Amazon Tribe Defeats Oil

In a campaign in Ecuadorian Amazon against oil companies clearing rainforest on Sarayaku people’s land, the women brewed fermented cassava and gave it to the oil workers in their camp who passed out. When they woke up, their guns were facing them in the hands of the Sarayaku women and men who ordered them off their land. They never returned. The activists reached out to other indigenous people and used media like their film Children of the Jaguar (2012) “to propose an alternative development—the development of life.” Women stood against negotiation with the enemy: Patricia Gualinga has traveled around the world for indigenous rights, saying, “We want to be a model that could be replicated.”[i]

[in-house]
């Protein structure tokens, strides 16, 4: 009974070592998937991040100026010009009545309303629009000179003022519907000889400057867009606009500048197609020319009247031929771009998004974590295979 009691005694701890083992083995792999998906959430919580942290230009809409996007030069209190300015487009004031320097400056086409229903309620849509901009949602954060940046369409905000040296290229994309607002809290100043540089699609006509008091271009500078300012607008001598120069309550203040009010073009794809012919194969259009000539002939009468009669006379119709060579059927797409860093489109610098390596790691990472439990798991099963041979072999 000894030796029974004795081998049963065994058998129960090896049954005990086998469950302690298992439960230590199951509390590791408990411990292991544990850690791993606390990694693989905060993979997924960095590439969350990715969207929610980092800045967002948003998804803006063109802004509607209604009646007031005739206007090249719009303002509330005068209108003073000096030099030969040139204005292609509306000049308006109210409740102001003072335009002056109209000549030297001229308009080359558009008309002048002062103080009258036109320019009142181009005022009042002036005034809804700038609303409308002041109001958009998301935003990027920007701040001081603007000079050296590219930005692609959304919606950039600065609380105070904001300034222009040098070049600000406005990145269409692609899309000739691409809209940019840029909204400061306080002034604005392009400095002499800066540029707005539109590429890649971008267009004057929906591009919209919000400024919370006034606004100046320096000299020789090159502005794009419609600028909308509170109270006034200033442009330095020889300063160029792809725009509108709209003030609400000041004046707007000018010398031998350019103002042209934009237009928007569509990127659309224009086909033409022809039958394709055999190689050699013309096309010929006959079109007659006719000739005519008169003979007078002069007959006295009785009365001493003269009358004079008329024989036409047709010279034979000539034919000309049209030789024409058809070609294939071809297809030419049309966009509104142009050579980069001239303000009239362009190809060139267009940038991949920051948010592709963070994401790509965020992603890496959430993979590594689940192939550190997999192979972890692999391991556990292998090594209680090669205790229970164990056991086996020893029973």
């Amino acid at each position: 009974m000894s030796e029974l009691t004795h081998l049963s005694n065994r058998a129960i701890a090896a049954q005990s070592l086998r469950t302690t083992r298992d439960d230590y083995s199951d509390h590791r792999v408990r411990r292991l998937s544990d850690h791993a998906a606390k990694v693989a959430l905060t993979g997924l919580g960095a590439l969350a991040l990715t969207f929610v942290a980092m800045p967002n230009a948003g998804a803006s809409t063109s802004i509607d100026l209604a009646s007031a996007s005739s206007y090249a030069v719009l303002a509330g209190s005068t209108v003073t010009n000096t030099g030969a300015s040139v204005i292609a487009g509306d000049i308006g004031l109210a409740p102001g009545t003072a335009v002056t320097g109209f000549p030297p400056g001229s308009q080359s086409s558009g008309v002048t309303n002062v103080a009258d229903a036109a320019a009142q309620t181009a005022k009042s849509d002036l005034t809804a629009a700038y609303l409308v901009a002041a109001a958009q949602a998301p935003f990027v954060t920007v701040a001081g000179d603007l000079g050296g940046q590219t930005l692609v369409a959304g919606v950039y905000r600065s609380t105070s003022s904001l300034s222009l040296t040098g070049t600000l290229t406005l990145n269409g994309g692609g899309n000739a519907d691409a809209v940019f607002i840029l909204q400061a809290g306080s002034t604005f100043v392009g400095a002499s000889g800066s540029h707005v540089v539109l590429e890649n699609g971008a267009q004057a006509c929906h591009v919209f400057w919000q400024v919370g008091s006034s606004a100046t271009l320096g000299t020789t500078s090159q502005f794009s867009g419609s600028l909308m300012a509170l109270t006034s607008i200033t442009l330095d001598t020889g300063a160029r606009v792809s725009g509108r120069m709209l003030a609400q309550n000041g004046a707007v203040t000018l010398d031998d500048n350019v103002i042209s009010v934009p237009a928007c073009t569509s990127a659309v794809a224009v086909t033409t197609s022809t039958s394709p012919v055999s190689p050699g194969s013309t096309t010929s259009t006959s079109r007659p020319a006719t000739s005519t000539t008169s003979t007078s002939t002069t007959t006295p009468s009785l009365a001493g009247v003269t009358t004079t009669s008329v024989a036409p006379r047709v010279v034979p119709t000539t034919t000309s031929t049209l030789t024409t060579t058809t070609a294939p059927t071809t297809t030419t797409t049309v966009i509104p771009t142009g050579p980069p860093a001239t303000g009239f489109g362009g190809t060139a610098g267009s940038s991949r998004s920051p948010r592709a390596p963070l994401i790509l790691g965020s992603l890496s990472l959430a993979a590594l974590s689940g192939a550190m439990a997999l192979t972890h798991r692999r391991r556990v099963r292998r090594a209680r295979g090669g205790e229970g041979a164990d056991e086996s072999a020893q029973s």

[i] David Goodman, “Deep in the Amazon, a Tiny Tribe is Beating Big Oil,” Yes! Magazine, February 12, 2015.

http://www.yesmagazine.org/issues/together-with-earth/deep-in-the-amazon-a-tiny-tribe-is-beating-big-oil

David Goodman, “Deep in the Amazon, a Tiny Tribe is Beating Big Oil,” Yes! Magazine, February 12, 2015.

http://www.yesmagazine.org/issues/together-with-earth/deep-in-the-amazon-a-tiny-tribe-is-beating-big-oil

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